This time, you'll leverage your skills with nested loops and string parsing to build a more sophisticated program to grab emails from a file. You'll start by writing a program that simply grabs every email address from the file by implementing functions which we specify and whose definitions we provide for you. Then, you'll make your program a little more flexible by having it to support a variety of command line arguments which alter its behaviour.

Step 1: Parsing Emails

Detecting Valid Characters

First, we're going to refine our definition of what constitutes an email address. An email address must be formatted in the following way:


Every character in both the username and the hostname must be a letter, a digit, a period, a dash, or an underscore (the '_' character). The username must be at least one character long, and the hostname must be at least 4 characters long, one of which is a period. With this in mind, implement the following useful helper function:

def is_email_char(ch)

that takes in a character, and returns whether that character is a valid part of an email address. This will not be a long function, but will be instrumental in the readability of the more complex functions you write later.

Getting email addresses from a line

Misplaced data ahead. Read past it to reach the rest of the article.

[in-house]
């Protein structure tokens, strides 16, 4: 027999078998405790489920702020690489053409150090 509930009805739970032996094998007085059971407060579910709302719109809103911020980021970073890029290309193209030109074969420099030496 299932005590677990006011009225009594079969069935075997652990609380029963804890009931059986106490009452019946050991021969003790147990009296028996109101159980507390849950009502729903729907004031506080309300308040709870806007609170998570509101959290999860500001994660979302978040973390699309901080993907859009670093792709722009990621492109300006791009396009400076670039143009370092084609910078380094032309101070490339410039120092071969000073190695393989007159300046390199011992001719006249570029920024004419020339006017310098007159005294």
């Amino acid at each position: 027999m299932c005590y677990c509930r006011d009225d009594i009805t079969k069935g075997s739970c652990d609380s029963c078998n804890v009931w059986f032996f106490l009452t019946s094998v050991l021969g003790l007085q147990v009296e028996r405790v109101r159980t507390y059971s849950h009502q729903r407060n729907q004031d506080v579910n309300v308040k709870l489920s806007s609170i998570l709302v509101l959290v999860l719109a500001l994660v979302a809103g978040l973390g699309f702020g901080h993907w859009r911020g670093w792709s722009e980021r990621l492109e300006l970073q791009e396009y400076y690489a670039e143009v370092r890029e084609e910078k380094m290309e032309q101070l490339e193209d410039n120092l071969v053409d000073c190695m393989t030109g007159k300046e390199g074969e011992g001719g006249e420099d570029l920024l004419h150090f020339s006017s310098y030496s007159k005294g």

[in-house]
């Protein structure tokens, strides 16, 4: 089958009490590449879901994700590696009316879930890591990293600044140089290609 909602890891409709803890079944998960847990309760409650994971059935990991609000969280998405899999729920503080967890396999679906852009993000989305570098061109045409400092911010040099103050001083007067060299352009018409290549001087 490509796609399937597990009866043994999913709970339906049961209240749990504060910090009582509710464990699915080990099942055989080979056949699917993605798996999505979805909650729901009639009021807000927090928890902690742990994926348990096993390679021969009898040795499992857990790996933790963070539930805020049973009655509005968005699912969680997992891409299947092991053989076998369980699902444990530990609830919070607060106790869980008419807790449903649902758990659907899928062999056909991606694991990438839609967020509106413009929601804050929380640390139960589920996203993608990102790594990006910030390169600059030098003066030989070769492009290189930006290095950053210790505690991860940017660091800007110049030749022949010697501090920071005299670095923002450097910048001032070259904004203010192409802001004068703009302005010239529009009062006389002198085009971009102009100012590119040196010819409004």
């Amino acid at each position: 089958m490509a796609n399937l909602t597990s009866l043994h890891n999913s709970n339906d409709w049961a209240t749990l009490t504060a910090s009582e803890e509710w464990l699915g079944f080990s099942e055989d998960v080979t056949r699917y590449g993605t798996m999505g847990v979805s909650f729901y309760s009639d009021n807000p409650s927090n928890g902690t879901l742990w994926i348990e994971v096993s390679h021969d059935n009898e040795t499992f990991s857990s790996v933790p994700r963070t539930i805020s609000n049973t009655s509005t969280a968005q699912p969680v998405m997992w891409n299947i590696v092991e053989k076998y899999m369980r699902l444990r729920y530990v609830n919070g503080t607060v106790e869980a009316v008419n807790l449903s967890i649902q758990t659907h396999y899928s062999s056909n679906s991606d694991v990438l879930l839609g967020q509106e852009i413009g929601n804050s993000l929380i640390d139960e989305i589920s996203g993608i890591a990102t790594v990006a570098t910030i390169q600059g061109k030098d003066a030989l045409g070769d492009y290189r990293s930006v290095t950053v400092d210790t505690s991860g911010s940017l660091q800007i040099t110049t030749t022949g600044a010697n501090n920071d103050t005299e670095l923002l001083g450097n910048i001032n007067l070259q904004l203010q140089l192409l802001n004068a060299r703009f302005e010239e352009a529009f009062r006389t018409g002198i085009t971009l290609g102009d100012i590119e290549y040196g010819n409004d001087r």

Your job here is to implement the following function:

def get_all_emails(line)

Which takes as input a string representing a line of text from a file, and returns a list of all the valid email addresses in that line.

Here's some sample output for the get_all_emails function:

>>> get_all_emails('xx 1.2@3.45')
['', '1.2@3.45']
>>> get_all_emails('_@_**')
['', '']
>>> get_all_emails('abc @ @ 123')
>>> get_all_emails('')

Some words of wisdom:

  • You might find it helpful to first find an @ character in the email, and then scan backwards and forwards to find the other characters in the email address. As a reminder, the str.find() function accepts an optional second parameter which specifies which index to begin searching in the string from.
  • Leveraging the is_email_char() function you wrote in the previous section will be very helpful here.
  • Remember, the username in an email address must be at least one character long and the hostname must be at least 4 characters long, with one period.
Getting all the email addresses from a file

Finally, implement the following function: